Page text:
I see by looking through the questions here at HubPages that you have many questions about religious themes. I hope you are finding answers and not merely posing questions. Some folks with lots of questions seem to be without traction in getting understanding.
The apostle Paul was not a pastor. He was an evangelist...a missionary. Both of these offices carry the idea of a temporary assignment...being sent for a particular and special purpose which is fulfilled and then the individual moves on.
The pastorate is a different office entirely. This person is to remain in place; continuing in the community many times until the end of their lives.
Looking at the words for these offices, we find that "apostle" and "missionary" are both "sent ones" ( the definition of apostle itself).
Apostles were sent by Jesus Christ in person. Missionaries are sent by the church. Both are "sent ones" for the purpose of spreading the gospel and planting churches.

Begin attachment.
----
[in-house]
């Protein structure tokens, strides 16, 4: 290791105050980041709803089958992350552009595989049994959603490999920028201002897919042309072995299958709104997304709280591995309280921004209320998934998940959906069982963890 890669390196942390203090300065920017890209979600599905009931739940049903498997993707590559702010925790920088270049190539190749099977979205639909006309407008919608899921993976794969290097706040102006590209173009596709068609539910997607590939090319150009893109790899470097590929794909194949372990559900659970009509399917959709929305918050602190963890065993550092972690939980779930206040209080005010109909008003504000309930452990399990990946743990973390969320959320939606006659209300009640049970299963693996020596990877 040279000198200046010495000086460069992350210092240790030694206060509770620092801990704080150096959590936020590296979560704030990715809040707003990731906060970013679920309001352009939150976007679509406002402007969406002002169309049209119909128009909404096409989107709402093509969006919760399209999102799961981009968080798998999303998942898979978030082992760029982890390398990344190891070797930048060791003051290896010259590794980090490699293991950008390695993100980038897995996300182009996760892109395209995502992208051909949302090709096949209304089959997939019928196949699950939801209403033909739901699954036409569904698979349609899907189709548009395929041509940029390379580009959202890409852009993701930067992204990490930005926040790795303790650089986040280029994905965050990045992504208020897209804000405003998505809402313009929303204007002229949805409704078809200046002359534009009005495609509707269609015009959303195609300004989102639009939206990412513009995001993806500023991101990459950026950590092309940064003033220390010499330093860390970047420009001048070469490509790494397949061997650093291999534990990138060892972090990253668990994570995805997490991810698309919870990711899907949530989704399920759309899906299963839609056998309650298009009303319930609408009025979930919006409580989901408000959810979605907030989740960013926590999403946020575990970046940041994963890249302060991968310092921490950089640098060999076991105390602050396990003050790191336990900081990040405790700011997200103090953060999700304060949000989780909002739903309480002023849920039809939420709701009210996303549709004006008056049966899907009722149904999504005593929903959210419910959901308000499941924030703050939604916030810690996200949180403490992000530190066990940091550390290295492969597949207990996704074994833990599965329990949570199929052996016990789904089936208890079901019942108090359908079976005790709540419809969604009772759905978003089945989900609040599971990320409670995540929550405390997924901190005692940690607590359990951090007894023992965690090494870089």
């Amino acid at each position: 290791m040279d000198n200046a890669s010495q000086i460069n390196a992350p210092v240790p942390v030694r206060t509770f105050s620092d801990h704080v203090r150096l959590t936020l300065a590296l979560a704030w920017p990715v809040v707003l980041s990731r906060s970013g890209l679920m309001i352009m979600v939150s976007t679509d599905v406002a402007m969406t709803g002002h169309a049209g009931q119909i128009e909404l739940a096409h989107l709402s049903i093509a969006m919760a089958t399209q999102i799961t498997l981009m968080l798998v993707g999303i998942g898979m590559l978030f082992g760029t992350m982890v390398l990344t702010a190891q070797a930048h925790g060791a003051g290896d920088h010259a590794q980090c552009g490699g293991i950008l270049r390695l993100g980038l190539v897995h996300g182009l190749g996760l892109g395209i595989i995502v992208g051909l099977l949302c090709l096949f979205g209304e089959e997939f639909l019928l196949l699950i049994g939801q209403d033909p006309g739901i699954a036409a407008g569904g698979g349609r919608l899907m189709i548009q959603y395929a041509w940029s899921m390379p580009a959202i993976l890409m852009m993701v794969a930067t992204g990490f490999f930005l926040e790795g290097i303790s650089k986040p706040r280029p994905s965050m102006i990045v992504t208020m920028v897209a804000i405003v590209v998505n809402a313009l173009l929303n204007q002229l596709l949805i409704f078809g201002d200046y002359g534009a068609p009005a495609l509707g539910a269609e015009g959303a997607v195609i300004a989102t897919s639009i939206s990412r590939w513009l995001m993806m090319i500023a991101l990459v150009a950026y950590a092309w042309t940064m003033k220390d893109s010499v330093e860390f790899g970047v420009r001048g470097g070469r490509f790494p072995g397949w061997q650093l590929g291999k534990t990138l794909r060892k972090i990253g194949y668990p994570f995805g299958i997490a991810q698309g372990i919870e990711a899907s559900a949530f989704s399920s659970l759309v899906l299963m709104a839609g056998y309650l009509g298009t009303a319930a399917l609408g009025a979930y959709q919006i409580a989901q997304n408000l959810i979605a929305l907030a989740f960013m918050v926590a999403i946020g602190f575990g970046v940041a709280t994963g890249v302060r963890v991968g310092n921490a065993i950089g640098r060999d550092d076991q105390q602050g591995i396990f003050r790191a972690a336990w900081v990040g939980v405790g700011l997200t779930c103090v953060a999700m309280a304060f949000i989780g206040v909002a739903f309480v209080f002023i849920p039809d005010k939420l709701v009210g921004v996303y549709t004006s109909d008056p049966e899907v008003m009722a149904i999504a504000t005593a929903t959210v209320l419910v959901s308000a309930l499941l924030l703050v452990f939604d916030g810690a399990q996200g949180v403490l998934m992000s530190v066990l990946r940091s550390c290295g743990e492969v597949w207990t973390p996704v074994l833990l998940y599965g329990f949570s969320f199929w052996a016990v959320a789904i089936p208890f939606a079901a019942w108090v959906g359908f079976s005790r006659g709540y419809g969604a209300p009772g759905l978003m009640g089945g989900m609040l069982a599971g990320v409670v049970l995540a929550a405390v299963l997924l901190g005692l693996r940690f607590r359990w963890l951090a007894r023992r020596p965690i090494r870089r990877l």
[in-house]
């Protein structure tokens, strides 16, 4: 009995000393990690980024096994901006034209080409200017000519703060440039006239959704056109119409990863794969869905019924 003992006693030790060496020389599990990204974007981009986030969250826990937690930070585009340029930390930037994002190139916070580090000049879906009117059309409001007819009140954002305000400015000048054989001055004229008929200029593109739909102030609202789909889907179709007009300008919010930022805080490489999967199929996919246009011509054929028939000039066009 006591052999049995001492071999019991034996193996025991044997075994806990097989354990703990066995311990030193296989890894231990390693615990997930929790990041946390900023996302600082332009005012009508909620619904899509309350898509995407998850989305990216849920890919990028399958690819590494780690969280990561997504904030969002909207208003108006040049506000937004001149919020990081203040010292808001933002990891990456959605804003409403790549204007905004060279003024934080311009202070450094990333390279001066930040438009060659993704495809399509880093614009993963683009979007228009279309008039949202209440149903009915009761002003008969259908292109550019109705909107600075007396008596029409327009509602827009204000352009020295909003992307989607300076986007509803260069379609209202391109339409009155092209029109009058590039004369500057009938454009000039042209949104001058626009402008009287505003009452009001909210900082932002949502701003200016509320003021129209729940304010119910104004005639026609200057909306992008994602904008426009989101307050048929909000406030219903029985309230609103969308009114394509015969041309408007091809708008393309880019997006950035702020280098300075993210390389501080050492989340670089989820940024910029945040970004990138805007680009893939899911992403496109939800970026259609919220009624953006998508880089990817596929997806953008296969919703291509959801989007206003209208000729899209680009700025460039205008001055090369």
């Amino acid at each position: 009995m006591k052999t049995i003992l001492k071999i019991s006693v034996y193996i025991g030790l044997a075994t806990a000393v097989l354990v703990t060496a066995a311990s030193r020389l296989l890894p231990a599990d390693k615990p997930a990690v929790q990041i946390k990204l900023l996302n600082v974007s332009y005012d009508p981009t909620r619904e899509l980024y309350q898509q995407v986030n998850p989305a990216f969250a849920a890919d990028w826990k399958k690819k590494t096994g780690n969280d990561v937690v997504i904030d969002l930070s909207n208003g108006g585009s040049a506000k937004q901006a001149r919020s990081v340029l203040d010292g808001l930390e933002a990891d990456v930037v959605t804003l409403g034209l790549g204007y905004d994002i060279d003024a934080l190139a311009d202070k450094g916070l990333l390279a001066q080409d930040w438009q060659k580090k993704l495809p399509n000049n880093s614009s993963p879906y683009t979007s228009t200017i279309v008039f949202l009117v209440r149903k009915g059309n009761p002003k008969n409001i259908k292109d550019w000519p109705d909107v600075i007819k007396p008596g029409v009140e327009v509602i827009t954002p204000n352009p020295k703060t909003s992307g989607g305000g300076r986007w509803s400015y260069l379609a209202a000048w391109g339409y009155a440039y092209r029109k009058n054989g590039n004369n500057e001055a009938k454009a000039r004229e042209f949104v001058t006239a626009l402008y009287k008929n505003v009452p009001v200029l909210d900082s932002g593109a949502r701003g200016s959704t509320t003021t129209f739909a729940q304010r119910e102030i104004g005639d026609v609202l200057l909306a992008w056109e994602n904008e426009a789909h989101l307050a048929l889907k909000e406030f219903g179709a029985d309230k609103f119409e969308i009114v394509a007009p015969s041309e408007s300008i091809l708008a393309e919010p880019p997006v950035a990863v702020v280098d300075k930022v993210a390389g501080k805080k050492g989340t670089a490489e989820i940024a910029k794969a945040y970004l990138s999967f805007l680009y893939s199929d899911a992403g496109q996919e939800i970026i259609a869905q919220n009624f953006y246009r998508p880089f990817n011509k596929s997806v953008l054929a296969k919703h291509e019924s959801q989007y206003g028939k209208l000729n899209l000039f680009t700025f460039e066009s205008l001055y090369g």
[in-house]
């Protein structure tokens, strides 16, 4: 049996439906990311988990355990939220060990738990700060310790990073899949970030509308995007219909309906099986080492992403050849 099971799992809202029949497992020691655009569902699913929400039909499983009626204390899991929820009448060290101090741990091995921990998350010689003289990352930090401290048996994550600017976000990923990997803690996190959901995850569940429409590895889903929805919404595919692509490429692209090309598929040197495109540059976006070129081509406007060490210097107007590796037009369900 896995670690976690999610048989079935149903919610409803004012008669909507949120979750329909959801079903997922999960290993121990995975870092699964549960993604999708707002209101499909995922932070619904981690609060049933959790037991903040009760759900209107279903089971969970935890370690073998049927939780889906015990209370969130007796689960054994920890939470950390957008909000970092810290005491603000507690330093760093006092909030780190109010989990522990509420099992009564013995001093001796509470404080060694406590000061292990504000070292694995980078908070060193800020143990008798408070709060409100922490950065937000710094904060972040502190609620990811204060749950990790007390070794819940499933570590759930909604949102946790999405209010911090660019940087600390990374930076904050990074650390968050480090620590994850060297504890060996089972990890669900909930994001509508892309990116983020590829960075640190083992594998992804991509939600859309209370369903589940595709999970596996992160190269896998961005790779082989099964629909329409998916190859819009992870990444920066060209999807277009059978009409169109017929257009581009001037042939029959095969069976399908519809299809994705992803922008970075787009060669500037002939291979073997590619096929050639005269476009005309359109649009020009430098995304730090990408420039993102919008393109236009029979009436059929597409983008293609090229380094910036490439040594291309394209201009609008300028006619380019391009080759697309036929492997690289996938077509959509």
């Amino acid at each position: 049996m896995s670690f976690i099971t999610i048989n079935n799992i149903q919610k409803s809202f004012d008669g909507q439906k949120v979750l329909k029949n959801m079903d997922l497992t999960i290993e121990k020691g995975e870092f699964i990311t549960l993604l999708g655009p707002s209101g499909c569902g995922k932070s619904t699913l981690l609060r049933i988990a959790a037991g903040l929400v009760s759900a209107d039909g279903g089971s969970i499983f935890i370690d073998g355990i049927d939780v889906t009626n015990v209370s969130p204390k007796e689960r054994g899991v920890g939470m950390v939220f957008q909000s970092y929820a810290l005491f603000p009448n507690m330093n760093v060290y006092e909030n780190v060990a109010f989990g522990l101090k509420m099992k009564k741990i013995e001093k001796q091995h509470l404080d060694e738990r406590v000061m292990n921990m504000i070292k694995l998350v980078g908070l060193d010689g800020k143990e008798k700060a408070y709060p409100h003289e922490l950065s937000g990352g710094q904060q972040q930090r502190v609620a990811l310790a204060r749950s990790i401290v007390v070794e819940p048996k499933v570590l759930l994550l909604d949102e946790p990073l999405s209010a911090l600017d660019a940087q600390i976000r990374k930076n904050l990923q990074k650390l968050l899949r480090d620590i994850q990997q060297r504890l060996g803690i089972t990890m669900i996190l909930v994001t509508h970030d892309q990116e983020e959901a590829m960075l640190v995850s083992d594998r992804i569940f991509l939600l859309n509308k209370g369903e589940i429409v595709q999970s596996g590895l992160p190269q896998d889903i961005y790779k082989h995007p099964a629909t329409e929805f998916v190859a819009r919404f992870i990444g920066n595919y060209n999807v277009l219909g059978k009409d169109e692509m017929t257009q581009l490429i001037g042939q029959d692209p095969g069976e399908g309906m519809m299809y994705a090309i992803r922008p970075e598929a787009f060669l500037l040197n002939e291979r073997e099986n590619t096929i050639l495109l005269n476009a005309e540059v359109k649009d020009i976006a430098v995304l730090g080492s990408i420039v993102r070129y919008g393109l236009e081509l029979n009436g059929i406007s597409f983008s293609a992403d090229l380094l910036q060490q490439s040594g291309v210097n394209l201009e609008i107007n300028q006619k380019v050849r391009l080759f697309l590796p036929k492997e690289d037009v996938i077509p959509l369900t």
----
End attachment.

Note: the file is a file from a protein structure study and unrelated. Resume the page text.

Evangelists are not typically called by the church. It's most often a matter of an individual discovering their spiritual gift and following the lead of the Holy Spirit (as opposed to being sent out by the church).
Paul describes himself as a using a special case (or the Corinthians were an especially troublesome church, lol.) He supported himself (he says) so there would be no excuse by the carnally minded (spiritually immature) Corinthians to doubt the sincerity of his love for them.
When we see the reason for Paul's actions we realize it is not a rule he is creating but rather an exception he is using. Few churches today would treat their church leaders so poorly as the Corinthians did to Paul.
Paul went the extra mile with a bunch of immature and very self-centered believers living in Corinth. Because we love our Pastor we support him and free him and his time for spiritual work. The working Pastor has little time for ministry compared to the one who is supported by his flock. "The workman is worthy of his hire" is the passage Paul uses to explain this important point.